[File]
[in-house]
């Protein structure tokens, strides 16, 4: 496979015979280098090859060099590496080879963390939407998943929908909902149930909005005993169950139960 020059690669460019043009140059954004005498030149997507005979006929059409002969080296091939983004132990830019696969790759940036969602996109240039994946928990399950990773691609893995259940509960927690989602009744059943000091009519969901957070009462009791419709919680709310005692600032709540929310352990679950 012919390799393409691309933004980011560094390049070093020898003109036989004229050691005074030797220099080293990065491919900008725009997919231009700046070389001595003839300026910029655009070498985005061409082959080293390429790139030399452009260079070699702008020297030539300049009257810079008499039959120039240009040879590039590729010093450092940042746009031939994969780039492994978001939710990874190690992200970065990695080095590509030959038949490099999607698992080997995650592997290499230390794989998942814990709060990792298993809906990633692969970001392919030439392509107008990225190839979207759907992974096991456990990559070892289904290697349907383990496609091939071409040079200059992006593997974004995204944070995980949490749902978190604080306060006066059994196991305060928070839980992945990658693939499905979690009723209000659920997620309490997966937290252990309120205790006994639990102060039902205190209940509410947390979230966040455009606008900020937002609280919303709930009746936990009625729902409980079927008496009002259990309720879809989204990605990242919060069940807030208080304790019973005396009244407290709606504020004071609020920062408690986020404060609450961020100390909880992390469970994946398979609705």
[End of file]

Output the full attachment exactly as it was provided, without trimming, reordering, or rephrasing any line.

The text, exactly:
[in-house]
């Protein structure tokens, strides 16, 4: 496979015979280098090859060099590496080879963390939407998943929908909902149930909005005993169950139960 020059690669460019043009140059954004005498030149997507005979006929059409002969080296091939983004132990830019696969790759940036969602996109240039994946928990399950990773691609893995259940509960927690989602009744059943000091009519969901957070009462009791419709919680709310005692600032709540929310352990679950 012919390799393409691309933004980011560094390049070093020898003109036989004229050691005074030797220099080293990065491919900008725009997919231009700046070389001595003839300026910029655009070498985005061409082959080293390429790139030399452009260079070699702008020297030539300049009257810079008499039959120039240009040879590039590729010093450092940042746009031939994969780039492994978001939710990874190690992200970065990695080095590509030959038949490099999607698992080997995650592997290499230390794989998942814990709060990792298993809906990633692969970001392919030439392509107008990225190839979207759907992974096991456990990559070892289904290697349907383990496609091939071409040079200059992006593997974004995204944070995980949490749902978190604080306060006066059994196991305060928070839980992945990658693939499905979690009723209000659920997620309490997966937290252990309120205790006994639990102060039902205190209940509410947390979230966040455009606008900020937002609280919303709930009746936990009625729902409980079927008496009002259990309720879809989204990605990242919060069940807030208080304790019973005396009244407290709606504020004071609020920062408690986020404060609450961020100390909880992390469970994946398979609705």